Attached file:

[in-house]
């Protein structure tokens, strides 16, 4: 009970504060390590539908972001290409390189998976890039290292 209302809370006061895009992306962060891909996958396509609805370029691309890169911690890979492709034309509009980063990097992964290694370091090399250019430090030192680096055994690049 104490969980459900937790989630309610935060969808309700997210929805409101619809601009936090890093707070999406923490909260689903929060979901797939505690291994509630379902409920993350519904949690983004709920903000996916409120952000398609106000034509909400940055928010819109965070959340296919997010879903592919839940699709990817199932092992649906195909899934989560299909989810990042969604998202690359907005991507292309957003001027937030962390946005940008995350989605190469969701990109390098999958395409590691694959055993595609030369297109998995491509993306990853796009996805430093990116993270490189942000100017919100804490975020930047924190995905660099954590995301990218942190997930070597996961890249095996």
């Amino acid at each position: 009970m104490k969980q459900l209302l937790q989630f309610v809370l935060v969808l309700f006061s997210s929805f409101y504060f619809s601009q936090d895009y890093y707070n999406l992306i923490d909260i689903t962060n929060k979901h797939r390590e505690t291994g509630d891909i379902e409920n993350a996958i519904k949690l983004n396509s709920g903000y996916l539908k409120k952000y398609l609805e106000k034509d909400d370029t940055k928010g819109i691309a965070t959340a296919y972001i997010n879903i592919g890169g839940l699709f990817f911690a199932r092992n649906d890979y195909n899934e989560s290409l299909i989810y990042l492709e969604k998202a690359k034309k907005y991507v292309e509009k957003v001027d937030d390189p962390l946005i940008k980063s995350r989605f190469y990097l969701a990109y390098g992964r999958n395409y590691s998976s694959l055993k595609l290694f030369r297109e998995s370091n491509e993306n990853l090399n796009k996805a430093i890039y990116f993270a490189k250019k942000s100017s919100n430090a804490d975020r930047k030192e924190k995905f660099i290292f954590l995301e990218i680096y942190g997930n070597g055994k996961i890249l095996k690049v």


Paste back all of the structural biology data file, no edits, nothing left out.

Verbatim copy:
[in-house]
């Protein structure tokens, strides 16, 4: 009970504060390590539908972001290409390189998976890039290292 209302809370006061895009992306962060891909996958396509609805370029691309890169911690890979492709034309509009980063990097992964290694370091090399250019430090030192680096055994690049 104490969980459900937790989630309610935060969808309700997210929805409101619809601009936090890093707070999406923490909260689903929060979901797939505690291994509630379902409920993350519904949690983004709920903000996916409120952000398609106000034509909400940055928010819109965070959340296919997010879903592919839940699709990817199932092992649906195909899934989560299909989810990042969604998202690359907005991507292309957003001027937030962390946005940008995350989605190469969701990109390098999958395409590691694959055993595609030369297109998995491509993306990853796009996805430093990116993270490189942000100017919100804490975020930047924190995905660099954590995301990218942190997930070597996961890249095996």
């Amino acid at each position: 009970m104490k969980q459900l209302l937790q989630f309610v809370l935060v969808l309700f006061s997210s929805f409101y504060f619809s601009q936090d895009y890093y707070n999406l992306i923490d909260i689903t962060n929060k979901h797939r390590e505690t291994g509630d891909i379902e409920n993350a996958i519904k949690l983004n396509s709920g903000y996916l539908k409120k952000y398609l609805e106000k034509d909400d370029t940055k928010g819109i691309a965070t959340a296919y972001i997010n879903i592919g890169g839940l699709f990817f911690a199932r092992n649906d890979y195909n899934e989560s290409l299909i989810y990042l492709e969604k998202a690359k034309k907005y991507v292309e509009k957003v001027d937030d390189p962390l946005i940008k980063s995350r989605f190469y990097l969701a990109y390098g992964r999958n395409y590691s998976s694959l055993k595609l290694f030369r297109e998995s370091n491509e993306n990853l090399n796009k996805a430093i890039y990116f993270a490189k250019k942000s100017s919100n430090a804490d975020r930047k030192e924190k995905f660099i290292f954590l995301e990218i680096y942190g997930n070597g055994k996961i890249l095996k690049v």